A person playing online games at an internet cafe in Seoul (Yonhap)
At the turn of the year, South Korea’s 10-year-old gaming curfew on minors under the age of 16 will be lifted.
From midnight Friday, Koreans can play through the night as the anti-addiction system, introduced in 2011, is abolished, according to the Ministry of Gender Equality and Family on Friday.
Previously, those aged 16 or younger were banned from playing online computer games between midnight and 6 a.m.
The National Assembly in November passed a revision to the Youth Protection Act to scrap the system.
The midnight shutdown was widely supported by parents when it was first introduced as a way to curb excessive playtime and reduce risk of addiction.
It, however, has faced increasing doubts with the rise of mobile games, which were not covered by the law.
In 2018, mobile games took up 54 percent of South Korea’s video game market sales, followed by PC games at 41 percent, according to data from the Korea Creative Content Agency.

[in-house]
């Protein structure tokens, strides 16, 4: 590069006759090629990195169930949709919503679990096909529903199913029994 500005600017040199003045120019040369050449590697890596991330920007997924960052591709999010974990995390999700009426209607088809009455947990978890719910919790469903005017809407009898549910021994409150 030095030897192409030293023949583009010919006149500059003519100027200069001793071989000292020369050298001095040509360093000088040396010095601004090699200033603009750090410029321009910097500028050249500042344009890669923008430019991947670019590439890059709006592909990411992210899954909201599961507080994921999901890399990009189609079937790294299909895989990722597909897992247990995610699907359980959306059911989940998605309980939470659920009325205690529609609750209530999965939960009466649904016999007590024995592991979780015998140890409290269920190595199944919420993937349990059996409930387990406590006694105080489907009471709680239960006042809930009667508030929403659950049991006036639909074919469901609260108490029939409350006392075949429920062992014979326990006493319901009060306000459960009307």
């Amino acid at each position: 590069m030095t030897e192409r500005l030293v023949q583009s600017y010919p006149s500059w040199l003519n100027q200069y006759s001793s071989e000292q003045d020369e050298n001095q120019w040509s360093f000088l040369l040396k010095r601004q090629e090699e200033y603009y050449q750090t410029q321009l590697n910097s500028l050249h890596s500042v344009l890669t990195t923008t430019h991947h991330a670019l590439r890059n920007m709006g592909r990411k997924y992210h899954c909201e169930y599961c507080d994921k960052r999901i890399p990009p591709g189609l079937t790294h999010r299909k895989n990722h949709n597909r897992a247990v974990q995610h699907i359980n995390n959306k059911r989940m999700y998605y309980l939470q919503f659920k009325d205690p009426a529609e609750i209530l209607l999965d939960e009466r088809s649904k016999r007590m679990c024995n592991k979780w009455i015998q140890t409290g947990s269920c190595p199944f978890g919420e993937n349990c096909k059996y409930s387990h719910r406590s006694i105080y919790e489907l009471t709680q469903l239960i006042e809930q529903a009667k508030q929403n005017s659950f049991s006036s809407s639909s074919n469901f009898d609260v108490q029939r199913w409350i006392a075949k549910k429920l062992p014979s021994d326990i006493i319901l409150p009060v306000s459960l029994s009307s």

Some gamers also found ways to circumvent the ban, such as opening overseas accounts or using their parents’ identification.
But the revised law still doesn’t give complete freedom to underage gamers.
In a new anti-addiction regime known as the “choice system,” those under the age of 18 or their legal guardians are asked to select specific hours for their gaming sessions.
“The shutdown law has been improved in a way that respects teenagers’ right to self-determination as well as families’ right to education. In cooperation with related ministries, (the Gender Equality Ministry) will expand its educational programs aimed at educating children on the use of games,” said Gender Equality and Family Minister Kim Kyung-sun in a statement.
By Choi Jae-hee (firstname.lastname@example.org